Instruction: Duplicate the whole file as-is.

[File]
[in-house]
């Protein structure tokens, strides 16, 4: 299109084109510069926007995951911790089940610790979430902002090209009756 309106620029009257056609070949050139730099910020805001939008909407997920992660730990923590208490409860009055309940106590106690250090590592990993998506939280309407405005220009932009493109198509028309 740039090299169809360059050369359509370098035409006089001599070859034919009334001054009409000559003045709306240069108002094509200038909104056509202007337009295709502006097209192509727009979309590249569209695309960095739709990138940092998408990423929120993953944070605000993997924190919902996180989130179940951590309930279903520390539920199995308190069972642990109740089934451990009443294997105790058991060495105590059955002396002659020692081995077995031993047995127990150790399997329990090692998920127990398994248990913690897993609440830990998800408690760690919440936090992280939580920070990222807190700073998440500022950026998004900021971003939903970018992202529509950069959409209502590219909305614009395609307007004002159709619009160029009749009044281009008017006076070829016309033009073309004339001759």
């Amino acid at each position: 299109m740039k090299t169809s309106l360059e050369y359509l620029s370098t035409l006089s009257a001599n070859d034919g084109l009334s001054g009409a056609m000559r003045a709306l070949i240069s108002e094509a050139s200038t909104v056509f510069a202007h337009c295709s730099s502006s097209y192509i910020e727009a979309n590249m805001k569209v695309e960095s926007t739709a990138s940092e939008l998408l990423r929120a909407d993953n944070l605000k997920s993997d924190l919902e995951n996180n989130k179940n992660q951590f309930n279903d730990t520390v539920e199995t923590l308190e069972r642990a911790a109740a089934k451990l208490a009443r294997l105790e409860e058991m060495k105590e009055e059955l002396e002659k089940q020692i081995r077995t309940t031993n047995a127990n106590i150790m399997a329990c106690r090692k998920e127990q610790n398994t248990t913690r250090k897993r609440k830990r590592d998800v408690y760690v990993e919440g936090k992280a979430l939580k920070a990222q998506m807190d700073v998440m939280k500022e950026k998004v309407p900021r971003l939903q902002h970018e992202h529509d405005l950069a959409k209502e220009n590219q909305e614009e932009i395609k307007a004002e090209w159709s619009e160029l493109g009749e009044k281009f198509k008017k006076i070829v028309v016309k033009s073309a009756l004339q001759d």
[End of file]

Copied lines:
[in-house]
């Protein structure tokens, strides 16, 4: 299109084109510069926007995951911790089940610790979430902002090209009756 309106620029009257056609070949050139730099910020805001939008909407997920992660730990923590208490409860009055309940106590106690250090590592990993998506939280309407405005220009932009493109198509028309 740039090299169809360059050369359509370098035409006089001599070859034919009334001054009409000559003045709306240069108002094509200038909104056509202007337009295709502006097209192509727009979309590249569209695309960095739709990138940092998408990423929120993953944070605000993997924190919902996180989130179940951590309930279903520390539920199995308190069972642990109740089934451990009443294997105790058991060495105590059955002396002659020692081995077995031993047995127990150790399997329990090692998920127990398994248990913690897993609440830990998800408690760690919440936090992280939580920070990222807190700073998440500022950026998004900021971003939903970018992202529509950069959409209502590219909305614009395609307007004002159709619009160029009749009044281009008017006076070829016309033009073309004339001759």
């Amino acid at each position: 299109m740039k090299t169809s309106l360059e050369y359509l620029s370098t035409l006089s009257a001599n070859d034919g084109l009334s001054g009409a056609m000559r003045a709306l070949i240069s108002e094509a050139s200038t909104v056509f510069a202007h337009c295709s730099s502006s097209y192509i910020e727009a979309n590249m805001k569209v695309e960095s926007t739709a990138s940092e939008l998408l990423r929120a909407d993953n944070l605000k997920s993997d924190l919902e995951n996180n989130k179940n992660q951590f309930n279903d730990t520390v539920e199995t923590l308190e069972r642990a911790a109740a089934k451990l208490a009443r294997l105790e409860e058991m060495k105590e009055e059955l002396e002659k089940q020692i081995r077995t309940t031993n047995a127990n106590i150790m399997a329990c106690r090692k998920e127990q610790n398994t248990t913690r250090k897993r609440k830990r590592d998800v408690y760690v990993e919440g936090k992280a979430l939580k920070a990222q998506m807190d700073v998440m939280k500022e950026k998004v309407p900021r971003l939903q902002h970018e992202h529509d405005l950069a959409k209502e220009n590219q909305e614009e932009i395609k307007a004002e090209w159709s619009e160029l493109g009749e009044k281009f198509k008017k006076i070829v028309v016309k033009s073309a009756l004339q001759d």